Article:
Wed, Mar 05, 2014 - Page 5 News List

FEATURE: Couple maps out old city of Banciao

OLD CITIES, NEW HORIZONS:Chuang Wen-yi and his wife, Lin Hsiu-mei, have made it their mission to make people aware of local history and preserve ‘cultural DNA’

By Chen Wei-tsung and Jake Chung  /  Staff reporter, with staff writer

Funchiao Cultural Society director Chuang Wen-yi works on maps showing existing and historical features of New Taipei City’s Banciao District in an undated photograph taken in Banciao.

Photo courtesy of Chuang Wen-yi

Cultural identification is much like identifying with a brand, but New Taipei City’s Banciao District (板橋) seems to be a brand without a story, Funchiao Cultural Society director Chuang Wen-yi (莊文毅) says, expressing hope that the map of old Banciao that his organization recently published can fill in the blanks of the district’s history.

Many people have lived in Banciao for decades and do not realize they are living in a town with a long history, Chuang said, using an example of a conversation with an academic who has lived in Banciao for five decades as an example.

“We were talking about the histories of old towns, and he was pleasantly surprised to learn that Banciao held the remains of an old walled city,” Chuang said.

“Very few people know that Banciao built its walls three decades before Taipei did, even though the district had streets named after each of the gates,” Chuang said.

The old city of Banciao, then named Funchiao (枋橋), was built in 1855 because of an armed conflict between Han immigrants from China’s Quanzhou and Zhangzhou cities and the family of Lin Pen-yuan (林本源) and others of the local landed gentry.

The walls constructed around the town were 5m high and had five gates, one for each cardinal direction and an additional small east gate, and the walls were in place until the Japanese tore them down in 1903 to facilitate travel, Chuang said.

“It is sad to see the memories of the old cities slowly receding from the memory of the cities’ residents,” Chuang said, adding that he was driven by this thought to recreate the city of old — at least on paper.

“It was a bittersweet process making the map because we saw that despite the rapid expansion of infrastructure in the district over the past several decades, the selfsame expansion was also destroying much of the ‘cultural DNA’ that made up the old city,” Chuang said.

In an effort to be historically accurate with their map project, Chuang and his wife, Lin Hsiu-mei (林秀美), visited many elderly residents of Banciao to verify facts on the city’s layout and the location of buildings.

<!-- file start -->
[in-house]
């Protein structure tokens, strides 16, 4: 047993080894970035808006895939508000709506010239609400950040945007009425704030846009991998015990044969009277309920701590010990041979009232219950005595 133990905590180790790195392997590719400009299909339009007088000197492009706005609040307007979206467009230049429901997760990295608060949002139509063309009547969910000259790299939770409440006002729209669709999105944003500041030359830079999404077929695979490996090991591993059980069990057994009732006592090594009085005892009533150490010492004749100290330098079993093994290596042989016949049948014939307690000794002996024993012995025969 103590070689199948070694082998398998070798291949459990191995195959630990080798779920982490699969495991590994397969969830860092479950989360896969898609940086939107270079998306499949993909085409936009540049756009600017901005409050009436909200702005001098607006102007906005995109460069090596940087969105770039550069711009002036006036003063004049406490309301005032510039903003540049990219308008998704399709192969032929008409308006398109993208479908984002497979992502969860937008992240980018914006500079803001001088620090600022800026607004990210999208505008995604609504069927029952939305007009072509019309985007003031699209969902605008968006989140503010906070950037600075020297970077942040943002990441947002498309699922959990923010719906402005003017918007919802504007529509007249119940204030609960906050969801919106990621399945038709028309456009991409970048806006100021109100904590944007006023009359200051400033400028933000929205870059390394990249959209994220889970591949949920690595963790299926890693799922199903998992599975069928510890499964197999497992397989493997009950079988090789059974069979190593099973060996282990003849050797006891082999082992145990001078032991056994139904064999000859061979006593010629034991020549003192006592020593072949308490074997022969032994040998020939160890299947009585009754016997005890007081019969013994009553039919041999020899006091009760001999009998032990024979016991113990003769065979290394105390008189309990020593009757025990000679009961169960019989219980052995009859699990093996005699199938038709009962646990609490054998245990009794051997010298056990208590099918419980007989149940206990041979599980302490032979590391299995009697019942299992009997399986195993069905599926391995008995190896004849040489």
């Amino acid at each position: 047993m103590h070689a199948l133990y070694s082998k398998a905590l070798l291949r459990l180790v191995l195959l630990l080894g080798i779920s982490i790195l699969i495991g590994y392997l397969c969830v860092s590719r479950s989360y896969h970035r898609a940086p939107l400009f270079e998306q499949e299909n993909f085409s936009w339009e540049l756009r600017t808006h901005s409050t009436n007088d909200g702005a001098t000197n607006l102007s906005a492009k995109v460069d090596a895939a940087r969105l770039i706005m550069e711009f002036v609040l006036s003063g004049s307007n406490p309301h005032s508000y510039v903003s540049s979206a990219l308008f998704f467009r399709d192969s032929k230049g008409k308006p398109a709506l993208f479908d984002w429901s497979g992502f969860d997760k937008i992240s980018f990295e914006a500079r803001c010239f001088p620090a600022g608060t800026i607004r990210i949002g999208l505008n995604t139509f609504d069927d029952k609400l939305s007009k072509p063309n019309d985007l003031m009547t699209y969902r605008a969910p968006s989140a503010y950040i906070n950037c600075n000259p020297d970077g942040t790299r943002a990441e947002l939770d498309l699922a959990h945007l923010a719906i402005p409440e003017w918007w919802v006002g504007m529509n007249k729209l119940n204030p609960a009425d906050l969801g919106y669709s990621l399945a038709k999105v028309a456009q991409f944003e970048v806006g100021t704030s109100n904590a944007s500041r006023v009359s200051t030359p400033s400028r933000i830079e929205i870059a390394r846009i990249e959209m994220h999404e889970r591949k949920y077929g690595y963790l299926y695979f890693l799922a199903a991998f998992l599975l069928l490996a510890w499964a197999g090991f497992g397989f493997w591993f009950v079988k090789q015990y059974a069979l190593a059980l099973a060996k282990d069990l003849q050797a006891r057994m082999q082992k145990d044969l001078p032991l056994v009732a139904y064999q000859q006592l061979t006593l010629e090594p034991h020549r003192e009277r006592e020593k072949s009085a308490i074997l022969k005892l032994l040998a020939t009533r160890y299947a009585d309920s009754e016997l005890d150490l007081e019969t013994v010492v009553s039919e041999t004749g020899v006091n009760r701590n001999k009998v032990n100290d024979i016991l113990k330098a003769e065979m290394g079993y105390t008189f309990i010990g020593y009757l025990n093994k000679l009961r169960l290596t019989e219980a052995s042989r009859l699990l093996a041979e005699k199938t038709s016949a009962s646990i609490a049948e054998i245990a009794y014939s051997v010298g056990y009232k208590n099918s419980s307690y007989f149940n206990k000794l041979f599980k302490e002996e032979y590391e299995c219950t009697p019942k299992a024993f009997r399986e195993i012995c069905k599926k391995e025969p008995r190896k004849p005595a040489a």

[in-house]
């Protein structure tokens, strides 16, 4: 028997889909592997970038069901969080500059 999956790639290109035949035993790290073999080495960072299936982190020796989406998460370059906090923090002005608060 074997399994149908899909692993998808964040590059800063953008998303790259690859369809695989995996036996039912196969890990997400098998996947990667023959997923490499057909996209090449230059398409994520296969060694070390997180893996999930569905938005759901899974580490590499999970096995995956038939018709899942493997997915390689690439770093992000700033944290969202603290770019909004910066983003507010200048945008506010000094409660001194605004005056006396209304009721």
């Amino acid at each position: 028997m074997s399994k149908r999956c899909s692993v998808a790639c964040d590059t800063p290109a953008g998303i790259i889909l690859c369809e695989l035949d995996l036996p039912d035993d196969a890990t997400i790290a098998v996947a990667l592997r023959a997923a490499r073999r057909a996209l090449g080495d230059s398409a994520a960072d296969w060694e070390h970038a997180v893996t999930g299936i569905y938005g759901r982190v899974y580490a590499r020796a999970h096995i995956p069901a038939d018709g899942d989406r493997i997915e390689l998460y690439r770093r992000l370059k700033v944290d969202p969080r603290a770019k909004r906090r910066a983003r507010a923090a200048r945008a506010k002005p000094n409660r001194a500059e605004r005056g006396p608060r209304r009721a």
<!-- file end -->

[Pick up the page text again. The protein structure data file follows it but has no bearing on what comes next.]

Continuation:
“We hope that the map of how Banciao looked in the olden days can open the eyes of Banciao residents to new horizons,” Chuang said.

Commenting on his efforts over the past decade to preserve Banciao’s cultural assets, Chuang joked that during the first half of his life, he had only been “half” a Banciao resident, adding that he could not have discovered the beauty of the district if it were not for his wife.

He said he and his wife had been high-school sweethearts and shared a common interest in the arts and the humanities.

After finishing her education, Lin first taught local culture at Banciao’s Da Guan Elementary School, then joined the staff of the Lin Pen-yuan Mansion, compiling historical data and training volunteer tour guides.

In 2007, Lin, along with Taiwan Land Ethical Development Association secretary-general Chen Chien-yi (陳建一) and Da Guan Elementary School teacher Chiu Tzu-jung (邱子容), started a group calling for a halt to an expressway construction to protect the Nanzai Stream (湳仔溪).

The group continued to grow and developed into the Funchiao Cultural Society in 2008.

Speaking of the campaign to protect the Nanzai Stream, Lin said she had never been more aware of how distant the residents of Banciao were from the land they lived on, and she sought to pool community resources and expose more residents to the culture of their local surroundings through concerts and community tours over the past several years.

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